Nancy Pelosi and her Democratic colleagues are set to implement their campaign promises to remake the United States in their image by passing a whole slew of new legislation designed to reform the Congress and the nation at large.
When the scholars at the Heritage Foundation set out to examine in detail both the nature of the problems Pelosi and her henchmen are planning to solve in their first 100 hours at the helm, and the kind of solutions they’ve come up with, they found that in every case the solutions are the wrong ones.
If the people in their frustration over the utter failure of the Republicans to act like Republicans thought they were going see an improvement on Capitol Hill, it looks as if they are about to be sadly disappointed. Looking at the Democrats’ agenda and their proposed remedies to the problems they say the nation faces, it’s hard not to feel more than a little depressed about the future of America under the legislative thumb of the Pelosi and her cohorts.
Madame Pelosi promises to push forward legislation that would “make our country safer; make our economy fair; make college more affordable; health care more accessible; move toward energy independence.”
She is also reported to be planning to introduce legislation that would muzzle conservative opposition. That’s scary, and indicative of the Marxian mindset of Pelosi and her far-left colleagues now controlling the House of Representatives. The legislative initiatives included in Pelosi’s first-hundred-hours program, however, are just plain demagoguery – proposals that sound good but are riddled with problems and what Heritage scholars call “unintended consequences.”
Take the pledge to increase the minimum wage. Sounds good – after all, who wants people to be denied a living wage? It raises up images in the public’s mind of employees struggling to exist on a pittance. It also ignores some very inconvenient facts Heritage scholars exposed:
• It is an extremely ineffective anti-poverty measure. It does not help the poor, low-income workers. Most minimum wage workers do not need government assistance. Less than one in five live below the poverty line, and the average family income of a minimum wage earner is almost $50,000 a year. The majority of minimum wage workers are between the ages of 16 and 24, and over three-fifths work part time.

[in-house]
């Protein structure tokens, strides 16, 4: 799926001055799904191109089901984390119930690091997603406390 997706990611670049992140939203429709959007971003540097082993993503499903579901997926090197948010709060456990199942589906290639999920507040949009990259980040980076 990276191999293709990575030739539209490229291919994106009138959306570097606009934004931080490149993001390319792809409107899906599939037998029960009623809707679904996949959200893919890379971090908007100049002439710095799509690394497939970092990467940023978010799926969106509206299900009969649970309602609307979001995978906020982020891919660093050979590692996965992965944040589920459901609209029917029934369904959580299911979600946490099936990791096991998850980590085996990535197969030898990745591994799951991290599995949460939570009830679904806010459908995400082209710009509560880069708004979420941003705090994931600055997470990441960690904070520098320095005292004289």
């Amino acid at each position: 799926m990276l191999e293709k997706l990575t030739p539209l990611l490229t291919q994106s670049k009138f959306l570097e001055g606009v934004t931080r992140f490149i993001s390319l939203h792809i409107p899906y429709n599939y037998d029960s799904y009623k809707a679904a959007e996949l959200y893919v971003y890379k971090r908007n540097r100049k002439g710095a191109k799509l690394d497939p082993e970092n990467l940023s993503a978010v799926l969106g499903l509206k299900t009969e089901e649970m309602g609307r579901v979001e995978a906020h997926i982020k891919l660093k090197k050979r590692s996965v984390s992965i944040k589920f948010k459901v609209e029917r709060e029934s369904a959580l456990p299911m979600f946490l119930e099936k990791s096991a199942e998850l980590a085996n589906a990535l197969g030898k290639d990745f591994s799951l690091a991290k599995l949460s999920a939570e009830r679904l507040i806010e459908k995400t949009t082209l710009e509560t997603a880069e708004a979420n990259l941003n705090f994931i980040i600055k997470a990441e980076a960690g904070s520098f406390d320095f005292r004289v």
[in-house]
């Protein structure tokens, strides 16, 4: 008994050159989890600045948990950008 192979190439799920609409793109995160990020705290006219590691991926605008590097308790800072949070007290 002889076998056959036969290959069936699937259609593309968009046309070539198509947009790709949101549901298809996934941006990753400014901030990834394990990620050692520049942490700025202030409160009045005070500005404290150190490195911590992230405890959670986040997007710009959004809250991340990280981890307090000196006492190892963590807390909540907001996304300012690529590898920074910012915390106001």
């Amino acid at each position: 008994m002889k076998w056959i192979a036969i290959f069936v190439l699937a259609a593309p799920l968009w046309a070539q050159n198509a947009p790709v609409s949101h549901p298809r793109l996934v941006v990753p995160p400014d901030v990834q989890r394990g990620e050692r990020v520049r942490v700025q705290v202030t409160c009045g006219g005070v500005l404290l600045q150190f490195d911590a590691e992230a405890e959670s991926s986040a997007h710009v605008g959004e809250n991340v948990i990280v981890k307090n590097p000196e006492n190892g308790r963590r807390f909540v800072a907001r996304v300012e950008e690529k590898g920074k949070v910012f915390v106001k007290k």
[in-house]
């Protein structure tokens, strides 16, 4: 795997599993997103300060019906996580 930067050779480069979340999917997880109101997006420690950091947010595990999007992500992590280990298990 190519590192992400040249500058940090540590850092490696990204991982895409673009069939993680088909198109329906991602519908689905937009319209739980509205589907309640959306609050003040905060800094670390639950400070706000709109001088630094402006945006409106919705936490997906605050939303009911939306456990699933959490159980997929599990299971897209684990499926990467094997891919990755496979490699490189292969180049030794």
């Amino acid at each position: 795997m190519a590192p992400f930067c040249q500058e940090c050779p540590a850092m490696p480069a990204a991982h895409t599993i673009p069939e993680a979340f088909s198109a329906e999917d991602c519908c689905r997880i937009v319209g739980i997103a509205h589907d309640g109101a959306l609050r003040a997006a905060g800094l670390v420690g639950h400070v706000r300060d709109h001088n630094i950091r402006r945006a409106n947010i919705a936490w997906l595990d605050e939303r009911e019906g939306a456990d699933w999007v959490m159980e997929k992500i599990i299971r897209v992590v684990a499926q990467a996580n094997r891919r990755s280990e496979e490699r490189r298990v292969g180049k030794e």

• Many will lose their jobs because as it gets more become more expensive to hire workers, companies hire fewer of them. The bulk of research on the minimum wage confirms that the minimum wage costs jobs. Some workers may get a raise while others lose everything.
• Those most likely to lose their jobs are the especially vulnerable workers that the increase is intended to help, because a higher minimum wage makes hiring unskilled workers particularly unattractive to businesses. Employers will not hire low-skilled, inexperienced workers for $7.25 an hour when they can hire more-skilled and experienced workers at the same rate. The minimum wage puts the workers who most need to gain experience and skills at a disadvantage.
• Research shows that higher minimum wages do not reduce poverty rates or improve the lives of low-income workers — low wages are not a primary cause of poverty. Most poor Americans do not work for the minimum wage — most poor Americans do not work at all, for any wage. Over three-fifths of individuals below the poverty line did not work during 2005, while only 11 percent worked full time, year-round. Families are not poor because they earn low wages but because they do not have full-time jobs. If at least one parent in every poor household worked full-time year round, the child poverty rate in the United States would plummet by over 70 percent.
This is just one of Madame Pelosi’s proposals. The rest are just as badly thought-out and will in every case do more harm than good. To get an idea of just how foolishly demagogic and dangerous they are, take a look at Heritage’s monumental study “The 100-Hour Agenda: The New Congressional Majority’s Uneven Proposals,” at www.heritage.org. It’s all there.
Sign up to the Human Events newsletter